The decision to sell the temple hasn’t hurt two groups that meet independently. The Zal Gaz Grotto, a Masonic social and service club, has its own hall on West Stadium Boulevard, while St. Mary’s Lodge No. 4 of the Prince Hall Masons meets at Bethel A.M.E. Church.
The Prince Hall Masons are named for an African-American who was initiated into Masonry in 1775 by an Irish military lodge stationed in Boston. Though the local Prince Hall lodge dates to 1867, just two years after the founding of Golden Rule No. 159, the black and white lodges had no formal contact for 130 years. The two state organizations belatedly recognized one another in 1997.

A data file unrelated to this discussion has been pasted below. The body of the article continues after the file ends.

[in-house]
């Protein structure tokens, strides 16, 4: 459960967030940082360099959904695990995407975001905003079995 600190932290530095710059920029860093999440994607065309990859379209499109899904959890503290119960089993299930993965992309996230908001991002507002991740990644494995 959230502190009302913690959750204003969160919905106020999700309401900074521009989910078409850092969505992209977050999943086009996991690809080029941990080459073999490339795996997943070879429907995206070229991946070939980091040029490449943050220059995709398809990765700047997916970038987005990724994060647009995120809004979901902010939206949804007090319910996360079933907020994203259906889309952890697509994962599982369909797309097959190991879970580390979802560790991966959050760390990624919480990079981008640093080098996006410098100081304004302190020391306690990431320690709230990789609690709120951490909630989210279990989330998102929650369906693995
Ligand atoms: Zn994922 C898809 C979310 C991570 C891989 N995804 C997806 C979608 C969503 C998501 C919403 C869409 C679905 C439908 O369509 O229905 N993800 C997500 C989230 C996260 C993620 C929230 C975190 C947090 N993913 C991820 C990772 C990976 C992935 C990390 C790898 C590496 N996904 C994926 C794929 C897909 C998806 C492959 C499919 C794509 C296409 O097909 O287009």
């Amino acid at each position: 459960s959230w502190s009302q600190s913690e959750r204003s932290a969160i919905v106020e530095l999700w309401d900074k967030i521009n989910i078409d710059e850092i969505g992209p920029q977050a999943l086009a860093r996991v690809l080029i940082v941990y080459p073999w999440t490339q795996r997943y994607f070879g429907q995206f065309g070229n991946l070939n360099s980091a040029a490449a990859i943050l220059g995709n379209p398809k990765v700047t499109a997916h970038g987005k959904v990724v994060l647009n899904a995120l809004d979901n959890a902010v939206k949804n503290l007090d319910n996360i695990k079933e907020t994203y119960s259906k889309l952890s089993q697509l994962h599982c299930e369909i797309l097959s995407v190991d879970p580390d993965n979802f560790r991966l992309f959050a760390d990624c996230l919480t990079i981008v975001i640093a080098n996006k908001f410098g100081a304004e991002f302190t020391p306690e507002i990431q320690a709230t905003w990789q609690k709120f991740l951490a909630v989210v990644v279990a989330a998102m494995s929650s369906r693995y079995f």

Despite their setbacks, some Masons remain optimistic about the fraternity’s future. Seymour Greenstone, secretary for Fraternity No. 262, has been a member since 1957. The group, he notes, “has seen a significant increase in new members in the last five years, mostly young men in their twenties and thirties. These young members are seriously interested in the philosophy and ethical foundations of Masonry and come to the fraternity well read and with great enthusiasm.”